In choosing the films of Fassbinder, I am guided by the fact that his work has given rise to the most widespread discussions about spectator-positioning and types of identification/distanciation. Thus, a certain familiarity can be assumed for the terms of the argument and the examples cited.
Most of Fassbinder's films are centered on interpersonal relationships and problems of sexual and social identity, in a way that is recognizable from classical Hollywood cinema; and yet, even on casual inspection, his work seems to confirm quite strongly a heavy investment in vision itself, and a concentration on glance/glance, point-of-view shots and seemingly unmotivated camera-movements that foreground the processes of filmic signification. Accordingly, one finds two Fassbinder's in the critical literature. a) the German director who wants to make Hollywood pictures and whose audience-effects keep a balance between recognition and identification through genre-formulae and the use of stars, while at the same time distancing the spectator, placing him/her elsewhere through stylization and artifice. Tony Rayns, for instance, sums up some of these points when he argues that "Sirk taught Fassbinder how to handle genre, which became an important facet of his audience-getting strategies."10 b) the modernist in Fassbinder, whose cinema is self-reflexive to the point of formalism, and whose deconstruction of narrative involves him in fetishizing the apparatus. Cathy Johnson writes:
Fassbinder's highly visible cinematic signifier points to a fetishization of cinematic technique. Because all fetishism is an attempt to return to the unity of the mirror stage, one suspects Fassbinder of indulging in the very pleasure he withholds from his audience. Fassbinder is finally a director who approaches the Imaginary by means of a powerful attachment to and manipulation of cinematic technique as technique, while simultaneously barring entry to those of his audience who seek the Imaginary in the invisible cinematic signifier."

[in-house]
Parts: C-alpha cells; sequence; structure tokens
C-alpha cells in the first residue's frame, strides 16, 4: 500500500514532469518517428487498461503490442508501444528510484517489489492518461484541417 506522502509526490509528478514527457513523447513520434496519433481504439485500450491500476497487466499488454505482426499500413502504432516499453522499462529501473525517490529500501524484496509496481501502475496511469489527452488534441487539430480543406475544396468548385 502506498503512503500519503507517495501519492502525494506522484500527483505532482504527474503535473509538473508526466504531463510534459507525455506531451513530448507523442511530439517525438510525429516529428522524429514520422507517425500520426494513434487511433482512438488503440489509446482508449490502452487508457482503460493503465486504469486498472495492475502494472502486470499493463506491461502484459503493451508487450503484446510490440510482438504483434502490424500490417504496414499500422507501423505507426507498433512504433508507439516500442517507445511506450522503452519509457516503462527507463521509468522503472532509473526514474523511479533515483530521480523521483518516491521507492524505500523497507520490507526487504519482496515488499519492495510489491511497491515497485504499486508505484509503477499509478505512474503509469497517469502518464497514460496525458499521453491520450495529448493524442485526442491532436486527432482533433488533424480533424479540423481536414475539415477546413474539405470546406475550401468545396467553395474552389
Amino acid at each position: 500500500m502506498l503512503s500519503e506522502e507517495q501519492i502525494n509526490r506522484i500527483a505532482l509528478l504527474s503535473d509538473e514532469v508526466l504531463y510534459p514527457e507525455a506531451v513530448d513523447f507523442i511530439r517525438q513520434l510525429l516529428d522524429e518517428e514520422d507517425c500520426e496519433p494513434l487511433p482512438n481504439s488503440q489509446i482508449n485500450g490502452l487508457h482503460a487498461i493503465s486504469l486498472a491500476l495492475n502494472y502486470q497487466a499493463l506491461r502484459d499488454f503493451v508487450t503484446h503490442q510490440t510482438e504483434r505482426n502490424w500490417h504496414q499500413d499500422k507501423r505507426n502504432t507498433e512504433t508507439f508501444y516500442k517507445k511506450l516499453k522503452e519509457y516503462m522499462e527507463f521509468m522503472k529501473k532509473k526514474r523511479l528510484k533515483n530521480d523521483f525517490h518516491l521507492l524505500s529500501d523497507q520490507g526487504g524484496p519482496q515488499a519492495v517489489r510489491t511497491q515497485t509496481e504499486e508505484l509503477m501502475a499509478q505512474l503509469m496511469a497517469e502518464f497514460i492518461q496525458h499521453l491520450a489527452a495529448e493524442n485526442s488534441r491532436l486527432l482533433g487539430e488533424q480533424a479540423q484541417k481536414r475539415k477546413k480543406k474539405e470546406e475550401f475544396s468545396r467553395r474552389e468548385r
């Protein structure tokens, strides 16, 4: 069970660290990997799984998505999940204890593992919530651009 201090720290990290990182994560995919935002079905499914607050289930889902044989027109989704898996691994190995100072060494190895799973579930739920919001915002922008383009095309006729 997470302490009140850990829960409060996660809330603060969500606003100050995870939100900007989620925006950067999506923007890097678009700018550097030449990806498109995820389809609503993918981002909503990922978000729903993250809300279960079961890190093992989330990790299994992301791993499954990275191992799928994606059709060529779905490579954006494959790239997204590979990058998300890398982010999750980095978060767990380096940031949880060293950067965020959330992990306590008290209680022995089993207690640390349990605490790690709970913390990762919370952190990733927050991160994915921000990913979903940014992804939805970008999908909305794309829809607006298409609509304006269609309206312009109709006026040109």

I think one needs to argue that these positions contradict each other only insofar as they see audience-getting and audience-frustrating as opposite aspects of a basically unproblematic category, namely the spectator. It seems to me that Fassbinder's highly systematic textuality is not so much a fetishization of technique as the result of inscribing in his films and addressing a historical subject and a subjectivity formed by specific social relations. What is historical, for instance, in films like Despair, The Marriage of Maria Braun, or Germany in Autumn is the subject — as much as the subject-matter.
In West Germany, the 'spectator' is a problematic category first of all in a sociological sense. Given that most film-production is state — and TV-financed, the audience does not recruit itself through box-office mechanisms but via diverse cultural and institutional mediations. And yet, filmmakers want to create an audience for themselves, not only by being active in restructuring the distribution and exhibition machine of cinema, but also by trying to bind potential audiences to the pleasure and habit of "going to the cinema." Paradoxically, however, the most common form of binding in the commercial cinema, through character identification, is almost completely and consistently avoided by directors like Fassbinder, Herzog, Wenders, Syberberg or Kluge as if somehow in the absence of a genre tradition, or an indigenous commercial cinema, audiences needed to be addressed at a different level.